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Frankie Hughes can shoot the ball, which gives him a clear path to playing time at Missouri

Missouri’s thin and inexperienced backcourt will make it difficult to keep Hughes on the bench.

NCAA Basketball: Texas A&M at Missouri Jasen Vinlove-USA TODAY Sports

In 2015-16, the Missouri Tigers shot 29.3 percent from three-point range in SEC play.

That’s a problem. Obviously there’s a lot more to having a good offense than just shooting the rock well -- it doesn’t hurt to take care of the ball, rebound well, or have a scoring threat in the post — but having players who are threats to score from 20 feet and beyond can open up a lot of things in the offense.

And that’s where Frankie Hughes comes in. Hughes, a 6’4”, 187-pound shooting guard out of Cleveland, Ohio, is a shooter of the kind Missouri really hasn’t had much of in Kim Anderson’s two years. After signing with Louisville in the early signing period, Hughes decommitted in March and later joined his high school teammate Willie Jackson at Mizzou.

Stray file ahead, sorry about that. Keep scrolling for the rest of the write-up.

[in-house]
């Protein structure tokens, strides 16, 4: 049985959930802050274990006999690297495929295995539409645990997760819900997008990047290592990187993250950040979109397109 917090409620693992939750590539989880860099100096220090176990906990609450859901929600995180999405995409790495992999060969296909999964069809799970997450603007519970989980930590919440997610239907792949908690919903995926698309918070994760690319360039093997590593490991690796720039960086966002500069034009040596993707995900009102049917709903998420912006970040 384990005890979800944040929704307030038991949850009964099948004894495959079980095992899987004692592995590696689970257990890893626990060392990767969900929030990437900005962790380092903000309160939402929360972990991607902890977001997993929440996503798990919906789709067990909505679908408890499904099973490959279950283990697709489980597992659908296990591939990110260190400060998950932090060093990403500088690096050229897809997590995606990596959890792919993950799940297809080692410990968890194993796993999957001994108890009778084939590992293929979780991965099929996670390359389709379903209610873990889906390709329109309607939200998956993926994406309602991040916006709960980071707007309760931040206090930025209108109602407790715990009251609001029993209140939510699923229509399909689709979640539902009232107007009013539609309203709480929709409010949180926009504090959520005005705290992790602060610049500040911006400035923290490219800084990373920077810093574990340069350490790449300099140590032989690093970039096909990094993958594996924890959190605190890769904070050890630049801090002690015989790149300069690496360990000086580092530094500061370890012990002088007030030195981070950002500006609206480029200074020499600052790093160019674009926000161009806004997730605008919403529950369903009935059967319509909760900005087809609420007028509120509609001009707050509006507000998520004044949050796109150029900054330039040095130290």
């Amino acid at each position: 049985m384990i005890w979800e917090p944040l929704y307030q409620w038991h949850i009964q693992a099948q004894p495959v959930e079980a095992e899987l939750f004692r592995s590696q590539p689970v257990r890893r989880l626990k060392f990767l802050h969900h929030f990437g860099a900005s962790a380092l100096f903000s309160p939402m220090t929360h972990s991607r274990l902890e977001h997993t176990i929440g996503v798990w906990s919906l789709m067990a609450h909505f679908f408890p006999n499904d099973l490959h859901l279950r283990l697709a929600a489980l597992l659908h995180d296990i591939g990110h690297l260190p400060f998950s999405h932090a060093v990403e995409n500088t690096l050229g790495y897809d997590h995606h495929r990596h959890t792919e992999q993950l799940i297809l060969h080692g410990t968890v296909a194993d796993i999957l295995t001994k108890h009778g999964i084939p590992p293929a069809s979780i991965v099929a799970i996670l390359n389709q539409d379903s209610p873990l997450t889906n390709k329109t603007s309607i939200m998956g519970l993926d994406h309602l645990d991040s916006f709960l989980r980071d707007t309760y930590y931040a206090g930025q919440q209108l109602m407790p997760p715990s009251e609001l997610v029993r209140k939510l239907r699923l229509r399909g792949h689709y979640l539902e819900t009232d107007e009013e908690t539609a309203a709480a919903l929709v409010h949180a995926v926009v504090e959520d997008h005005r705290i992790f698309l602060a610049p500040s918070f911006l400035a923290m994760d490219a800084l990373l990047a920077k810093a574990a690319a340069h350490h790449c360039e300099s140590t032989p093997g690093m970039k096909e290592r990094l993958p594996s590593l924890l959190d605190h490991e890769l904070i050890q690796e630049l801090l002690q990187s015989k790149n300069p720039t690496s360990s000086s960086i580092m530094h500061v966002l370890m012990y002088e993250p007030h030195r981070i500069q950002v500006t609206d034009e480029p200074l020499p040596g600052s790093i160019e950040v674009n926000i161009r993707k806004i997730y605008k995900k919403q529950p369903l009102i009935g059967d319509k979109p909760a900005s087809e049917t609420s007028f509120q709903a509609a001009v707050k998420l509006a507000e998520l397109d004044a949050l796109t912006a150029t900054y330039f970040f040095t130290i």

247 Sports rates Hughes as a three-star recruit (#202 nationally.) Rivals and ESPN also consider him a three-star recruit, and ESPN rates him the #56 shooting guard in the country. But perhaps the fact that he was recruited by Louisville is as informative as the three-star rating; Louisville is not a program that needs to pluck random three-star recruits to fill out its roster.

Hughes’ jump shot is nice and he does have some ability to drive the lane. Obviously, there aren’t a lot of road blocks to getting playing time on an inexperienced Missouri team, so it’s really more a question of how effective he will be than whether he’ll play.

How does he fit onto Missouri’s roster? Last year Missouri had a couple of freshman guards who showed potential (Terrence Phillips and K.J. Walton), but other than that, Mizzou just has juco transfer Jordan Geist and fellow sophomore Cullen VanLeer (who struggled with his shot as a freshman) in the backcourt. In other words, unless Hughes is injured or vastly underperforms, he’ll get playing time as a freshman.